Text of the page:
LCD stands for Liquid Crystal Display used to display numbers, strings and special characters as per the application. It is one of the widely used modules in embedded system.
Advantage of LCD over LEDs is its ability to display any number, alphabet, special characters and user defined symbol (at extra effort for programming) without increasing number of pins required to be connected with controller.
Let us start with basics of LCD. JHD 162A 16*2 LCD is widely used and easily available in market. It has total 16 pins which can be divided into three categories.
- Power Control pins: 1,2,3,15,16
- Control Pins: 4,5,6
- Data Pins: 7 to 14
Functions of pins are as follows.
|Pin number||Pin Name||Function|
|2||Vcc||Supply for LCD (4.7-5.3V)|
0-Write to LCD
1-Read from LCD
|15||V+||Supply for back-light|
|16||Gnd||Ground pin of back-light supply|
LCD needs to be configured properly. To configure LCD, we must know the command structure which is as given below.
This table must be understood properly for programming.
Well to reduce your efforts, generally required commands are short listed here.
Once you are aware of command structure, let’s move ahead.
LCD can operate in two modes.
- Command Mode: In this mode, RS pin is at logic 0 and the data on pin 7-14 represents the command which specifies the actions to be performed like clear LCD, go to home position, blink cursor etc.
- Data Mode: In this mode, RS pin is at logic 1 and data op pin 7-14 represents the data to be displayed on LCD.
While operating in data mode, we must keep in mind that the pattern to be displayed on dot matrix is already stored in internal memory of LCD. It is given below.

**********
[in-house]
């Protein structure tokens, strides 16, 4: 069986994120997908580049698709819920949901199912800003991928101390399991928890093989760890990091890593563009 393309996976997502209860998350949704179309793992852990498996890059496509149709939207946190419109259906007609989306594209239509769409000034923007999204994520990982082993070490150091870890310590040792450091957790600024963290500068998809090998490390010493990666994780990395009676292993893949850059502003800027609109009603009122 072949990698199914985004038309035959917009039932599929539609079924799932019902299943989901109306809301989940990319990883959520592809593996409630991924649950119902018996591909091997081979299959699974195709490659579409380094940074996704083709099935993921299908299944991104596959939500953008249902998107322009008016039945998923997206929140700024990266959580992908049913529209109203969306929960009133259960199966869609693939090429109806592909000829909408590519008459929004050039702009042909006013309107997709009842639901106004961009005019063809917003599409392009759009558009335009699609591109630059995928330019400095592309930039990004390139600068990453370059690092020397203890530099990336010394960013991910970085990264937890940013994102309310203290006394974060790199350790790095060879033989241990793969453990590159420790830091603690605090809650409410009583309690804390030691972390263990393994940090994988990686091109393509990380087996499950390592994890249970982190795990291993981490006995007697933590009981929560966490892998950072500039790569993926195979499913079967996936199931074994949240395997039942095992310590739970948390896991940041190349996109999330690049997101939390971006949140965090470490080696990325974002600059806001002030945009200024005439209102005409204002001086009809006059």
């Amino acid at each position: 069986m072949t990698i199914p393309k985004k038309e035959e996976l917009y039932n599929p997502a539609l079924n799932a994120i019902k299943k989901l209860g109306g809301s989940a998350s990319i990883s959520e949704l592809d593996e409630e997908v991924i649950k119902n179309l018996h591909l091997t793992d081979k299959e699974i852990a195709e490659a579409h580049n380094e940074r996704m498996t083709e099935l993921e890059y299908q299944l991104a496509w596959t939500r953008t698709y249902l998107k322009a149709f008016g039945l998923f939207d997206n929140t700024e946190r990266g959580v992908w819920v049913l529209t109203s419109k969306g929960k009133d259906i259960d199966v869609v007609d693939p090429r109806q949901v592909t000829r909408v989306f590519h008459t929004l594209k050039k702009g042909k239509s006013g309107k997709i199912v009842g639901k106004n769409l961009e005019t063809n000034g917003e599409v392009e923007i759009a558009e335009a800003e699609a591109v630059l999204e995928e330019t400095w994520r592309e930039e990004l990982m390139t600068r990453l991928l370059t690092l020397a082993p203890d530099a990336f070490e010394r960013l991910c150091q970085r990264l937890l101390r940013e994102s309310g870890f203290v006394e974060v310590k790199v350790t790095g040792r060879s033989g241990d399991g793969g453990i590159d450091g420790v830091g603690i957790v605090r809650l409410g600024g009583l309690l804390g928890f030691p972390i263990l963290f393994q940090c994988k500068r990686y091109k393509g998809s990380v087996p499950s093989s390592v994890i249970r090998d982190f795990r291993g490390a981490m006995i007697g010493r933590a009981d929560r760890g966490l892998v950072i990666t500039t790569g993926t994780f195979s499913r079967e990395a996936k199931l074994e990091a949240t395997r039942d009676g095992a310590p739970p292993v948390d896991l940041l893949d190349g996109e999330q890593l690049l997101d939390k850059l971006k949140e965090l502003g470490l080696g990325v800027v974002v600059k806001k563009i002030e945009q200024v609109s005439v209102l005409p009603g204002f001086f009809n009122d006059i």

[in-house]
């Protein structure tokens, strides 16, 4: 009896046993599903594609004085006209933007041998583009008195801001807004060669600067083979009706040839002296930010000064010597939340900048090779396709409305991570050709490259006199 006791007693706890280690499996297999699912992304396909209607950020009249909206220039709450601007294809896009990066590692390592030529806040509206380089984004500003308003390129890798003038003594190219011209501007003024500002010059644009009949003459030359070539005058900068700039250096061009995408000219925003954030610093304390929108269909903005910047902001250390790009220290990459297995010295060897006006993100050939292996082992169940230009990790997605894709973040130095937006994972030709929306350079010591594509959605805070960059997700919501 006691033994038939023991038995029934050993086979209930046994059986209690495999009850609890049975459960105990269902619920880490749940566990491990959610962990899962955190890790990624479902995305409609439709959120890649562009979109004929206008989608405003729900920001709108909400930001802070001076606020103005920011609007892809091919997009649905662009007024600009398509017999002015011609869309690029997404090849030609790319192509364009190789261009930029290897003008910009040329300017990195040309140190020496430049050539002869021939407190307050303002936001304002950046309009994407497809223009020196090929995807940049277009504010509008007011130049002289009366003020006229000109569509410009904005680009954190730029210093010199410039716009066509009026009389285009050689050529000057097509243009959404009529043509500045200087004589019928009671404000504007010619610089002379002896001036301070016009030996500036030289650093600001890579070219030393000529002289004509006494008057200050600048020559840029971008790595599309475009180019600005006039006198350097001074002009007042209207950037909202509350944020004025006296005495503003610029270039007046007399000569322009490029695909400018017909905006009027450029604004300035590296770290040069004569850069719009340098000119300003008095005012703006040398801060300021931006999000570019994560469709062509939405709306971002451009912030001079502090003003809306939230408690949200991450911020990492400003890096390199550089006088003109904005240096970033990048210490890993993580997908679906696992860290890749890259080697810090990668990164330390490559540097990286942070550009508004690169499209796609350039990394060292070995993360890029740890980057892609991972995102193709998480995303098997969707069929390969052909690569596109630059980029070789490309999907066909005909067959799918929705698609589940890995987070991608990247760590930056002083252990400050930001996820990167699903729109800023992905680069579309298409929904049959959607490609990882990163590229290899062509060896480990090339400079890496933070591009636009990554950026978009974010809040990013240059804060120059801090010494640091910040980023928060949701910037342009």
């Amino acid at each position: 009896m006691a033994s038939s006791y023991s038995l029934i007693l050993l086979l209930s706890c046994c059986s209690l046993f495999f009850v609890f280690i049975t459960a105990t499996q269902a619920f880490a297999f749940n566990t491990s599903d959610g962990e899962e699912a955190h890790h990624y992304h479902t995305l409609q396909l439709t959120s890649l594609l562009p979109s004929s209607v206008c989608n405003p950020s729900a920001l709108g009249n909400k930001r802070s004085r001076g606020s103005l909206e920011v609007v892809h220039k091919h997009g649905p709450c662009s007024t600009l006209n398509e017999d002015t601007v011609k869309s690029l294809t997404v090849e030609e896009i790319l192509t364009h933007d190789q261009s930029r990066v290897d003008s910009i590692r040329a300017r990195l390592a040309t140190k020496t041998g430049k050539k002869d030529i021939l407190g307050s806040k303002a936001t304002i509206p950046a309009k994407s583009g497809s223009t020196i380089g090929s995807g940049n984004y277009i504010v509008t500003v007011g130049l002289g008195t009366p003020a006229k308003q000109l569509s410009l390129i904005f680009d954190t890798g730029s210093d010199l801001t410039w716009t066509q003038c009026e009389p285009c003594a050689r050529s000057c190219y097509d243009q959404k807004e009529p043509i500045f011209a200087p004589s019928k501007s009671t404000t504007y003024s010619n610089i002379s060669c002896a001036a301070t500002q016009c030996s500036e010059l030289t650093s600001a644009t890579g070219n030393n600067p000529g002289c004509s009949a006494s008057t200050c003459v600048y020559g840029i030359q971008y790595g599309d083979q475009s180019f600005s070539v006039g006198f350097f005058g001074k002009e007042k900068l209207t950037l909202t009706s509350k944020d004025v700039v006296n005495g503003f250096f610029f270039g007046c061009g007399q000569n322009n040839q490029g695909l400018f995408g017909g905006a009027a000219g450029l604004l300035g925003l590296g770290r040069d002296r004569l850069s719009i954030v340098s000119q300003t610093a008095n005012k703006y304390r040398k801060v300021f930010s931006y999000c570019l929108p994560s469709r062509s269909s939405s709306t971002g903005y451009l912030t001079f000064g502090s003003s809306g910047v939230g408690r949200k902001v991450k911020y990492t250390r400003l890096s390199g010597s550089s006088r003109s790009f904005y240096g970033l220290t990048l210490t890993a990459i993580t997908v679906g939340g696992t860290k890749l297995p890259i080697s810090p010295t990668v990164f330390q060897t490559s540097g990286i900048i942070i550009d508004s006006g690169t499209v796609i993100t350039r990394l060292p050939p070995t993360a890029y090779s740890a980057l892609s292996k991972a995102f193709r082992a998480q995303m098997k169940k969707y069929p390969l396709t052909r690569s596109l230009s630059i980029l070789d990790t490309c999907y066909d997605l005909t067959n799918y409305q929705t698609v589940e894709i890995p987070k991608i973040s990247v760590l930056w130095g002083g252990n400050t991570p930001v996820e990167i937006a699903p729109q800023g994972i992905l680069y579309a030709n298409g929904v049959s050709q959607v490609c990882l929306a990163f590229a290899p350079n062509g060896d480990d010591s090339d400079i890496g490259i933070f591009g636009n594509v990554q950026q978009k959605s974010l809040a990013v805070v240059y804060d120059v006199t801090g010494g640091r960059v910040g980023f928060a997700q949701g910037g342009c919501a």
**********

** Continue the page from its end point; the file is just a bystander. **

So to display any character on LCD, we must provide ASCII value of that on data pins and LCD is smart enough to do the rest. To convert any number into ASCII, we must add 48 decimal value to it. So ASCII of 0 is 48, of 1 is 49 etc.
How many pins does the LCD need ?
As provided earlier, LCD has 8 data pins and 3 control pins. So it needs 11 pins of controller for operation. But by smart thinking, we can reduce it to six. Let’s see how we can do that.
RW pin is for specifying read or write operation. Well if LCD is output device so where we have to read it ? Let’s understand this properly.
LCD is slow compared to micro-controllers and it needs time to perform the operations. Assume that controller is asking LCD to print data continuously. When LCD will receive command for that, it will start displaying on LCD but if controller will send another data and if LCD has not finished the task of displaying first data, the data received at later stage will be lost and will not be displayed on it.
To avoid this, LCD has one method known as busy flag. In this, MSB of data pins i.e. Pin 14 is used as busy flag. Once LCD will start performing and actions, it will raise pin 14 high to indicate that it is in busy state. Once the operation is completed, it will bring it down. Controller must check the status of pin 14 before sending further data or command to avoid any loss of data.
Here it is necessary to read pin 14 and RW has to be made high to read. We can save 1 controller pin here. Although LCD is slow, it is able to finish execution of command within few machine cycles. So after giving any command or data, if we provide delay of few microseconds, LCD will finish its task within that much time. So we don’t have to read status of pin14 and we can permanently ground it and save controller pin.
Another beautiful option available is to use LCD in 4-bit mode. Here the data will be sent in two nibbles instead of a complete byte at a time. In this, only higher nibble of data pins has been connected with controller and pins 7-10 of LCD are in NC state.
In this way, we need only 6 pins (4 bit data bus, RS and E) are required for LCD interfacing.
First we will interface LCD in 8 bit mode. Later on we will proceed for 4 bit mode.